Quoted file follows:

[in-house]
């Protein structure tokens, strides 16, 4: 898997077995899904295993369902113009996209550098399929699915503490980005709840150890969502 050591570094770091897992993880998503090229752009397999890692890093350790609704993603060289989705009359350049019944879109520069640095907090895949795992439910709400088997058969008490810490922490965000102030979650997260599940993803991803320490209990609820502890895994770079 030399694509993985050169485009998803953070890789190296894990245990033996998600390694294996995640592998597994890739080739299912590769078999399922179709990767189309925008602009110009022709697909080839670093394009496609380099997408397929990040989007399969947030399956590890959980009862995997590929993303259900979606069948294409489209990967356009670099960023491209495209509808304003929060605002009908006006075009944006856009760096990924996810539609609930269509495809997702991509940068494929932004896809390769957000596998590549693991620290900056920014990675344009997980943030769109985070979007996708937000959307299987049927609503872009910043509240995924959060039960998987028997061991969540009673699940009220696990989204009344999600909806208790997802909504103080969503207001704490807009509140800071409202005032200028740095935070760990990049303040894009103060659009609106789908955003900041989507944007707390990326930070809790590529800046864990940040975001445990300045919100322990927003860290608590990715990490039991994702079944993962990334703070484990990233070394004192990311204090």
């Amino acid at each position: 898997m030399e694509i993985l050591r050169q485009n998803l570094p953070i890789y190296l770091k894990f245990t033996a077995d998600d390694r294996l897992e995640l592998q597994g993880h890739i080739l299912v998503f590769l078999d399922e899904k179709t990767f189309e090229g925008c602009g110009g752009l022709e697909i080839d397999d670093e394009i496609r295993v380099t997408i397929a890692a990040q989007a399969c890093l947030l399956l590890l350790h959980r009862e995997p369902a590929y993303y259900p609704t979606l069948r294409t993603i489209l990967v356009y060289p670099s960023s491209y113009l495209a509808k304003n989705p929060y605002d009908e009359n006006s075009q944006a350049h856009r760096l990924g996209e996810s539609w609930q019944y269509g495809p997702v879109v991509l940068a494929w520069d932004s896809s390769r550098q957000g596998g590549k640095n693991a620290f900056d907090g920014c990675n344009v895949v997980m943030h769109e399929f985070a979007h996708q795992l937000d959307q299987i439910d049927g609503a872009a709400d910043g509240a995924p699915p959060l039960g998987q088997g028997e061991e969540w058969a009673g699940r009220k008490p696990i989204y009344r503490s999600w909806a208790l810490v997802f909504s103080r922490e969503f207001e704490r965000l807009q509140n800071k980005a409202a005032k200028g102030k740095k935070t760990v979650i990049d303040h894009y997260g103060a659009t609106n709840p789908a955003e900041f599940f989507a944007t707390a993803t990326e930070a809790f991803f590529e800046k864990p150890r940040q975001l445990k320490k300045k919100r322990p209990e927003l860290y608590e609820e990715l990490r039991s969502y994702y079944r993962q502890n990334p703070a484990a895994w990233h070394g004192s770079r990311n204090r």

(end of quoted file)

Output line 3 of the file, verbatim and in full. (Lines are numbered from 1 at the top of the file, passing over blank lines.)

């Amino acid at each position: 898997m030399e694509i993985l050591r050169q485009n998803l570094p953070i890789y190296l770091k894990f245990t033996a077995d998600d390694r294996l897992e995640l592998q597994g993880h890739i080739l299912v998503f590769l078999d399922e899904k179709t990767f189309e090229g925008c602009g110009g752009l022709e697909i080839d397999d670093e394009i496609r295993v380099t997408i397929a890692a990040q989007a399969c890093l947030l399956l590890l350790h959980r009862e995997p369902a590929y993303y259900p609704t979606l069948r294409t993603i489209l990967v356009y060289p670099s960023s491209y113009l495209a509808k304003n989705p929060y605002d009908e009359n006006s075009q944006a350049h856009r760096l990924g996209e996810s539609w609930q019944y269509g495809p997702v879109v991509l940068a494929w520069d932004s896809s390769r550098q957000g596998g590549k640095n693991a620290f900056d907090g920014c990675n344009v895949v997980m943030h769109e399929f985070a979007h996708q795992l937000d959307q299987i439910d049927g609503a872009a709400d910043g509240a995924p699915p959060l039960g998987q088997g028997e061991e969540w058969a009673g699940r009220k008490p696990i989204y009344r503490s999600w909806a208790l810490v997802f909504s103080r922490e969503f207001e704490r965000l807009q509140n800071k980005a409202a005032k200028g102030k740095k935070t760990v979650i990049d303040h894009y997260g103060a659009t609106n709840p789908a955003e900041f599940f989507a944007t707390a993803t990326e930070a809790f991803f590529e800046k864990p150890r940040q975001l445990k320490k300045k919100r322990p209990e927003l860290y608590e609820e990715l990490r039991s969502y994702y079944r993962q502890n990334p703070a484990a895994w990233h070394g004192s770079r990311n204090r």